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Bangalore Railway Station Becomes the First Station in the Country to Have Wifi Facility

The Indian Railways has successfully implemented Wi-Fi facility in Bangalore City Railway station for providing high speed internet to the passengers. “RailWire” – the retail Broadband distribution model of RailTel Corporation of India Ltd, a PSU of the Ministry of Railways, is the powering engine for distributing internet bandwidth through WiFi. The facility at Bangalore is taken up as a pilot project. The Minister of Railways recently inaugurated the facility and dedicated the service for passengers.

This service will be great help for the commuters at Bangalore City Railway station to stay connected and surf internet on the go. With the implementation of this service, Bangalore railway station becomes the first station in the country to have WiFi facility for passengers.

RailTel has been mandated by Railways to provide Wi-Fi facility at A1 & A category stations and Bangalore is the first such stations being taken up this facility by RailTel as a pilot. The facility has been created by RailTel with a Gigabit Ethernet network using Optic Fibre in a ring.

RailTel Corporation a “Mini Ratna (Category-I)” PSU is the largest neutral telecom services providers in the country owning a Pan-India optic fiber network covering all important towns & cities of the country and several rural areas covering 70% of India’s population. RailTel is in the forefront in providing nationwide Broadband Telecom & Multimedia Network in all parts of the country in addition to modernization of Train operations and administration network systems for Indian Railways. With its Pan India high capacity network, RailTel is working towards creating a knowledge society at various fronts and has been selected for implementation of various.

Sources: PIB.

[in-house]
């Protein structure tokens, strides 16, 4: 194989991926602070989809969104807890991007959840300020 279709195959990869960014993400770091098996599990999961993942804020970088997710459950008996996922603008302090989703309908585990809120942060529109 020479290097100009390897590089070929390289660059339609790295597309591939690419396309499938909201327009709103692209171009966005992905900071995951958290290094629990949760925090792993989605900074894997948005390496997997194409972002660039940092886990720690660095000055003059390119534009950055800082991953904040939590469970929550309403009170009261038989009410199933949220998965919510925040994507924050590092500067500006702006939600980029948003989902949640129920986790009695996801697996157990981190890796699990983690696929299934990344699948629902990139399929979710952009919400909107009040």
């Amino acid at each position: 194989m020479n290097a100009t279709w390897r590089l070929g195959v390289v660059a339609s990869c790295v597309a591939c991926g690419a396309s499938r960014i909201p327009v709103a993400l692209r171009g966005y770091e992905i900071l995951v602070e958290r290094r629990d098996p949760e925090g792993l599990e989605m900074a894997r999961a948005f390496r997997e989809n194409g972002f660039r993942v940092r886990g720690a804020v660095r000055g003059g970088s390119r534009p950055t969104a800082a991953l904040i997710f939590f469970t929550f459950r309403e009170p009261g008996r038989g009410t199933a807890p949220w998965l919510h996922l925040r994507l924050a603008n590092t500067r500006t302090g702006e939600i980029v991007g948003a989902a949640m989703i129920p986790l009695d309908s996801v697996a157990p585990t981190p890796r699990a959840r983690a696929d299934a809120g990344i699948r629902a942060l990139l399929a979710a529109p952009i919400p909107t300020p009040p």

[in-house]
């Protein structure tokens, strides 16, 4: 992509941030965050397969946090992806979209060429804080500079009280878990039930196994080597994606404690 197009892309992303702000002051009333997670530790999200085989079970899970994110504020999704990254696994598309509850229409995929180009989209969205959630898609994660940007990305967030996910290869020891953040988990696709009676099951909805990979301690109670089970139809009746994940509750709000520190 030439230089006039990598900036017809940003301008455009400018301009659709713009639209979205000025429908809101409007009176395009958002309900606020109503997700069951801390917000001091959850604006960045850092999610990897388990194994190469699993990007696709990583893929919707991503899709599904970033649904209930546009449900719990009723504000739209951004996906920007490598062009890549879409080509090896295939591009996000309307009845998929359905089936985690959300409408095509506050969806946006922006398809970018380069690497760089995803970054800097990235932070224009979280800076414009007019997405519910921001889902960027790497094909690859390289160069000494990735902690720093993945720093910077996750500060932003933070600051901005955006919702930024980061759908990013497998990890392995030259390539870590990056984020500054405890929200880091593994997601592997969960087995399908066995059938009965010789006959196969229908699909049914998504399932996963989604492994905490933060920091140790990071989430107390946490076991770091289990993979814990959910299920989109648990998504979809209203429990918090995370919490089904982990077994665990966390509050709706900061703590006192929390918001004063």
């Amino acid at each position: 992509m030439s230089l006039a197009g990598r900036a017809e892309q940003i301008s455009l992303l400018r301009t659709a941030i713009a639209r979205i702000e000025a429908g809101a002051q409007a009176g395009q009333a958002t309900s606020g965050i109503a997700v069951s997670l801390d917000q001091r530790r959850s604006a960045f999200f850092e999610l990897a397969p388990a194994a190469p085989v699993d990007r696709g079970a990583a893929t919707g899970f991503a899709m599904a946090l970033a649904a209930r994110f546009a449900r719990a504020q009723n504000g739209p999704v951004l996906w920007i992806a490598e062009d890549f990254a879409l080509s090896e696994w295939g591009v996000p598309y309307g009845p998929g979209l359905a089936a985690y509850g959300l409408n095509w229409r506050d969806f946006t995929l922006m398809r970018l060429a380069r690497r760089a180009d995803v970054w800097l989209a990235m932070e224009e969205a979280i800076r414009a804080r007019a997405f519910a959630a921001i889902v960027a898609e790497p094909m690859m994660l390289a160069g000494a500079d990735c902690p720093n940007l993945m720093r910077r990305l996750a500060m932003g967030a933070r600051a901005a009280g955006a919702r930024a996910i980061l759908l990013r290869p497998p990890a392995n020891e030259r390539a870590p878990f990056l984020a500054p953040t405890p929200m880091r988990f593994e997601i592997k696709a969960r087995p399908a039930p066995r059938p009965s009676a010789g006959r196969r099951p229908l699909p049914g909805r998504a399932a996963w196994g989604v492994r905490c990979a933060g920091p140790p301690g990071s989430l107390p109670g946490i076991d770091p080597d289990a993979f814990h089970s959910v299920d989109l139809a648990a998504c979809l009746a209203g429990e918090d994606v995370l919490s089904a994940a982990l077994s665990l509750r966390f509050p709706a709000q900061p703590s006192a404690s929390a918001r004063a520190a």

Celiac Disease Diagnostics Kits launched commercially

Minister for Science and Technology, Government of India, launched Diagnostic kits for Celiac Disease. These kits have been developed through a collaborative, multi-institutional, inter-disciplinary approach funded by the Department of Biotechnology, Ministry of Science & Technology, Government of India.

Celiac Microlisa is useful for centralized diagnostic laboratories with adequate infrastructure where large number of samples could be handled. The Celiac Cardcan be used by smaller hospitals and clinicswhich lack adequate facilities.

The newly launched diagnostic kits are expected to cater to the need for accurate identification of Celiac Disease in Indian population. These indigenous kits are rapid, sensitive, specific and would be much cheaper as compared to the imported kits.

Celiac Disease:

Celiac disease is an autoimmune disorder that can occur in genetically predisposed people where the ingestion of gluten leads to damage in the small intestine. It is estimated to affect 1 in 100 people worldwide. Two and one-half million Americans are undiagnosed and are at risk for long-term health complications.

The disease is a lifelong digestive and auto-immune disorder that results in damage to the lining of the small intestine when foods with gluten such as wheat, rye, barley and oats are eaten. The affected individuals display symptoms like prolonged diarrhea, abdominal, fullness and anemia, owing to decreased absorption of nutrients by the intestine.